Non-alcoholic fatty liver disease (NAFLD) results from triglyceride accumulation within the liver and some of them advances to non-alcoholic steatohepatitis (NASH). It is important to note that in NAFLD development, hepatic de novo lipogenesis (DNL) derives from excess carbohydrates and fats under a condition of excess energy through β-oxidation. As a main regulator for DNL, sterol regulatory element-binding protein 1 (Srebp-1) forms complex with progesterone receptor membrane component 1 (Pgrmc1). To investigate whether Pgrmc1 may have a notable effect on DNL via SREBP-1 activation, we generated Pgrmc1 knockout (KO) mice and fed a high fat diet for one month. High-fat-fed Pgrmc1 KO mice showed a substantial increase in levels of hepatic TG accumulation, and they were predisposed to NAFLD when compared to WT mice. Loss of Pgrmc1 increased mature SREBP-1 protein level, suggesting that induction of hepatic steatosis in Pgrmc1 KO mice might be triggered by de novo lipogenesis. Moreover, Pgrmc1 KO mice were also more vulnerable to early stage of NASH, showing high levels of alanine aminotransferase, obesity-linked pro-inflammatory cytokines, and fibrosis markers. This is interesting because Pgrmc1 involves with the first step in regulating the hepatic de novo lipogenesis under an excess energy condition.
View Article and Find Full Text PDF

Download full-text PDF

Source
http://dx.doi.org/10.1038/s41598-018-34148-6DOI Listing
http://www.ncbi.nlm.nih.gov/pmc/articles/PMC6200820PMC
October 2018

Welsh Onion Root () Restores Ovarian Functions from Letrozole Induced-Polycystic Ovary Syndrome.

Nutrients 2018 Oct 4;10(10). Epub 2018 Oct 4.

Herbal Medicine Research Division, Korea Institute of Oriental Medicine, Daejeon 34054, Korea.

Polycystic ovarian syndrome (PCOS) is an endocrine, metabolic, and systemic disease. It is mainly characterized by hyperandrogenism, oligomenorrhea, and high levels of luteinizing hormone (LH). There is no obvious therapy for PCOS, so patients have received symptomatic therapy. Welsh onion () is well-known in Asian countries for its usage in food ingredients and traditional medicines. It is also studied for its many effects. These include activation of immune responses, antihypertensive effects, and antioxidant effects. Using letrozole-induced PCOS rats, we focused on herbal therapy using extract of (AF; ) roots to improve ovarian functions. As a nonsteroidal aromatase inhibitor, letrozole blocks conversion of testosterone to estrogen and subsequently induces PCOS phenomenon. We divided six-week-old female rats into four groups, including control, letrozole, letrozole + AF extract, and temporary letrozole groups. In our study, treatment with AF extract shows a low plasma LH/FSH ratio, and reveals high estrogen levels, ovarian morphology, folliculogenesis-related genes, and aromatase expression under PCOS mimic conditions. We concluded that AF extract administration influenced aromatase production, enhanced the estrogen steroid synthesis, and consequently restored the estrogenic feedback mechanism on the pituitary-ovary system.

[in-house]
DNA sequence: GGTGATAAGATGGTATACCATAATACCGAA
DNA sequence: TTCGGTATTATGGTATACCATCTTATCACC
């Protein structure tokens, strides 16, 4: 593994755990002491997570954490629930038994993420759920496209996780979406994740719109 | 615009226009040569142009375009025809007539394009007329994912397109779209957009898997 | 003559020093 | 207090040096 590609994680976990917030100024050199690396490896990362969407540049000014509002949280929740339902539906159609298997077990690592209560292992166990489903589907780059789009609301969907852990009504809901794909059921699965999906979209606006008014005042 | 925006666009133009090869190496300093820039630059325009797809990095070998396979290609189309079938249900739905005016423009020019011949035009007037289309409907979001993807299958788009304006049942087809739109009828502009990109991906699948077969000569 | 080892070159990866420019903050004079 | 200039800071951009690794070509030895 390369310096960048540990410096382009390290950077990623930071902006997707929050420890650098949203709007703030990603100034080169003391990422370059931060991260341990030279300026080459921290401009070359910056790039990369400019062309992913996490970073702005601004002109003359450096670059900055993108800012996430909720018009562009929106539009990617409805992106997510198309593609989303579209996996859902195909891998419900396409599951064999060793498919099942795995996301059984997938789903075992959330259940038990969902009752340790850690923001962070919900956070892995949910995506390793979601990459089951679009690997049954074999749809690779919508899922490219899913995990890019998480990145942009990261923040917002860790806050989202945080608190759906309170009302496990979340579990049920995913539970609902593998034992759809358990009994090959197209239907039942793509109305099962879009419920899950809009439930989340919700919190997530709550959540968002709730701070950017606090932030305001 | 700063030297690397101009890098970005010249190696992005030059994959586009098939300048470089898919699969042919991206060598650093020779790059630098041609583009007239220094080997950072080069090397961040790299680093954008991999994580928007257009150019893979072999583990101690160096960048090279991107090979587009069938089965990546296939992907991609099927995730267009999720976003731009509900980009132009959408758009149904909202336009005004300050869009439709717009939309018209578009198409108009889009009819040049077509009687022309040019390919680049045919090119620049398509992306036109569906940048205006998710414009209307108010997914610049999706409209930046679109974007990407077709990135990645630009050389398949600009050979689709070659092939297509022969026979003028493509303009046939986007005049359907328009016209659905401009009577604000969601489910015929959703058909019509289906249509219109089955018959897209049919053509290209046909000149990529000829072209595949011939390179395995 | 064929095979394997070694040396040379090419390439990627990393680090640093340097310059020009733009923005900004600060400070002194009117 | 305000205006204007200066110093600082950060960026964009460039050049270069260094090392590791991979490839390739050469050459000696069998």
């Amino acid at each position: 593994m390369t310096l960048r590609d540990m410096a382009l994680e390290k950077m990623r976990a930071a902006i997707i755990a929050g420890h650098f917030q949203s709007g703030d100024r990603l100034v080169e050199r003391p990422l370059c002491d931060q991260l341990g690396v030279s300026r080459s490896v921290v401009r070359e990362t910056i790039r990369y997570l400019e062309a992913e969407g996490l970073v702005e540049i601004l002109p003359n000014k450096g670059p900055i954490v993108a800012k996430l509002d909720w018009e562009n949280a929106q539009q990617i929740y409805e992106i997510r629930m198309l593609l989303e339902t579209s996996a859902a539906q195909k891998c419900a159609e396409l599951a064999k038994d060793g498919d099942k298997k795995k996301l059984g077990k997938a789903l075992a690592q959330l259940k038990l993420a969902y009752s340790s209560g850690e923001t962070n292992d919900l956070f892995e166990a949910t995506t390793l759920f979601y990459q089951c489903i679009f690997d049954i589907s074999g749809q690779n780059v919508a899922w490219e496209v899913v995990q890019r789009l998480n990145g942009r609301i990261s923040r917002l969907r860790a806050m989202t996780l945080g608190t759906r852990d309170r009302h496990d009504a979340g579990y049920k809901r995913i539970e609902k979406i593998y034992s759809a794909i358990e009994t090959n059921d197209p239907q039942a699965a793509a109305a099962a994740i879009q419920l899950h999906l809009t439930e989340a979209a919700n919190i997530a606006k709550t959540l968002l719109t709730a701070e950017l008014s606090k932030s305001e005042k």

View Article and Find Full Text PDF

Download full-text PDF

Source
http://dx.doi.org/10.3390/nu10101430DOI Listing
http://www.ncbi.nlm.nih.gov/pmc/articles/PMC6213865PMC
October 2018

5α-dihydrotestosterone reduces renal expression suppression of progesterone receptor.

J Mol Endocrinol 2018 02;60(2):159-170

College of Veterinary Medicine, Chungnam National University, Daejeon, Republic of Korea.

Androgens act in concert with vitamin D to influence reabsorption of calcium. However, it is unclear whether androgens directly regulate vitamin D homeostasis or control other cellular events that are related to vitamin D metabolism. To examine whether the expression of vitamin D-related genes in mouse kidney is driven by androgens or androgen-dependent effects, the androgen receptor and other sex steroid receptors were monitored in orchidectomized mice treated with 5α-dihydrotestosterone (DHT). Our results revealed that exposing orchidectomized mice to DHT inhibited the expression of progesterone receptor (Pgr) with or without estrogen receptor α expression, the latter was confirmed by ER-positive (MCF7 and T47D) or -negative (PCT) cells analysis. The loss of Pgr in turn decreased the expression of renal 24-hydroxylase transcriptional regulation because gene has a progesterone receptor-binding site on promoter. When male kidneys preferentially hydroxylate 25-hydroxyvitamin D using 24-hydroxylase rather than 25-hydroxyvitamin D-1-alpha hydroxylase, DHT suppressed the Pgr-mediated 24-hydroxylase expression, and it is important to note that DHT increased the blood 25-hydroxyvitamin D levels. These findings uncover an important link between androgens and vitamin D homeostasis and suggest that therapeutic modulation of Pgr may be used to treat vitamin D deficiency and related disorders.